• [0012]
    Another problem with these types of devices is the requirement to place very precise and therefore fragile measurement transducers near the exhaust exit port. The resultant vibration and thermal gradients experienced by the transducer often reduces the accuracy, introduces errors and can greatly detract from the inherent durability of the part.
  • [0013]
    Hot exhaust gas, by its very nature is a very difficult medium to quantify mass flow because traditional electronic sensors cannot tolerate the temperature, chemistry and/or particulate fouling. Several techniques are used for on-vehicle measurements including pitot tube, averaging anemometer, differential pressure flow measurement devices, etc. All of the existing devices for on-vehicle and most devices for stationary engine mass flow suffer from issues stemming from fouling, poor durability and/or poor precision as a result of one or more of the aforementioned conditions.
  • [0014]
    Power plant performance, emissions and hot exhaust gas flow are by their very nature very difficult media to quantify, even more so in actual field situations. Quantification is difficult due to the extremely harsh environments in which power plants such as on-road and off-road diesel and spark ignition engines operate. Due to the ever increasingly stringent world wide emissions regulations, it is becoming more and more important to have the capability to remotely measure and remotely monitor power plant performance parameters.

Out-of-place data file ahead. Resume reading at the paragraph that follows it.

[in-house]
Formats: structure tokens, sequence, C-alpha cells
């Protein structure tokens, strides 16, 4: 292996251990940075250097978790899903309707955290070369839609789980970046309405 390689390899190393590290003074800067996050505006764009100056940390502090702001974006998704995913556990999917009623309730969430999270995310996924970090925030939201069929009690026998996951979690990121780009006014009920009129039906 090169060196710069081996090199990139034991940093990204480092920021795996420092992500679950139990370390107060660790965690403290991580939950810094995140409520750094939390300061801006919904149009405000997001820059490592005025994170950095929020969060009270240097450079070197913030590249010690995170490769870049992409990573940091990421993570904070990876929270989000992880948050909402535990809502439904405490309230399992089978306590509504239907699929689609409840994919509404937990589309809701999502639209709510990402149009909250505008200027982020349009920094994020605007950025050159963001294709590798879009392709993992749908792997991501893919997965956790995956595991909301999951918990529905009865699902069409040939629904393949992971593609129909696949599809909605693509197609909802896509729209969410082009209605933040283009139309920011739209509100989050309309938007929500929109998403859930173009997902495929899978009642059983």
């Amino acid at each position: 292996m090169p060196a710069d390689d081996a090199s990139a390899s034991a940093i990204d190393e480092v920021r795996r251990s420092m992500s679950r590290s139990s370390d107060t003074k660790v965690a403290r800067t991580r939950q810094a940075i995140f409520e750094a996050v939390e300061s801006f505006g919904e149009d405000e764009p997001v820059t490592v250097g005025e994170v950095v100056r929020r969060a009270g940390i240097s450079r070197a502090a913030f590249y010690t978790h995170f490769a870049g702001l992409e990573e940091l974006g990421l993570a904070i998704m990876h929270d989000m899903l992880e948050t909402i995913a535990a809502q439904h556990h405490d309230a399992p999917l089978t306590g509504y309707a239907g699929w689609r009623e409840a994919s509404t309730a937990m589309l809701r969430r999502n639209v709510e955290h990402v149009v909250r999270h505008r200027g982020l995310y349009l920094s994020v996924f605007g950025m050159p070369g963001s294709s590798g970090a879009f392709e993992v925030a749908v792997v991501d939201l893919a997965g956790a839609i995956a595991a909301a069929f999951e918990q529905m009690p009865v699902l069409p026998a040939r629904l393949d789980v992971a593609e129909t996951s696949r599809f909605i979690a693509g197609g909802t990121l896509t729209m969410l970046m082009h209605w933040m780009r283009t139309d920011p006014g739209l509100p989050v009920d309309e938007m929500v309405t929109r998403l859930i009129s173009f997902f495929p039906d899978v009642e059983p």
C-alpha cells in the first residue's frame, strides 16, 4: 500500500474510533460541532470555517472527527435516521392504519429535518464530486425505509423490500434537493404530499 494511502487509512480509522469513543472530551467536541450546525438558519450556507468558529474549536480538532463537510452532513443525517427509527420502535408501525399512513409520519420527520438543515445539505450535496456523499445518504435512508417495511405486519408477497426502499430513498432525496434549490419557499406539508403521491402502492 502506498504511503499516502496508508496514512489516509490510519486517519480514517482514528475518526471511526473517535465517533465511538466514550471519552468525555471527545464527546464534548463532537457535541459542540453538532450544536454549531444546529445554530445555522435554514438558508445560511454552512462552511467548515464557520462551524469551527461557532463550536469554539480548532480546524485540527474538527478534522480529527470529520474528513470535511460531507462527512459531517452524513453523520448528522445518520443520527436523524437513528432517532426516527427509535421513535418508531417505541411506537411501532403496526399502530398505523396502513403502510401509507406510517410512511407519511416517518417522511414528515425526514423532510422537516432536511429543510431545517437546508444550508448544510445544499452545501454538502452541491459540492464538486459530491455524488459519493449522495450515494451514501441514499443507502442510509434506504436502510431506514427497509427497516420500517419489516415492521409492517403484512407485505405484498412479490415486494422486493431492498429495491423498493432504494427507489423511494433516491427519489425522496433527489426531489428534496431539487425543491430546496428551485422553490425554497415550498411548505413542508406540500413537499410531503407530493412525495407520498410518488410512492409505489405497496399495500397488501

• [0015]
    There are several reasons for measuring exhaust mass flow, including emissions monitoring, performance development, engine development and vehicle development to name a few. With the need to accurately measure emissions on a moving vehicle, it is becoming more important to accurately discern the exhaust mass flow. With these accurate and precise data, mass specific and more importantly, brake power specific emissions measurements can be made. With known methods, accurate and highly precise flow and performance measurements are impossible without huge, bulky and awkward instrumentation. This huge, bulky laboratory instrumentation does not lend itself to field, mobile power plant or vehicle testing.
  • [0016]
    Current systems capable of measuring emissions, power plant performance, duty-cycle monitoring, data storage and retrieval, and providing remote access via, but not limited to cellular networks are large, bulky, environmentally sensitive and require constant on-site engineering and technical support. Some of the current systems are so large that trailers must be towed behind the test article to support all of the measurement equipment. Current emissions measurement systems require daily and sometimes constant calibration and technical attention to acquire accurate data and measurement system uptime.
  • [0017]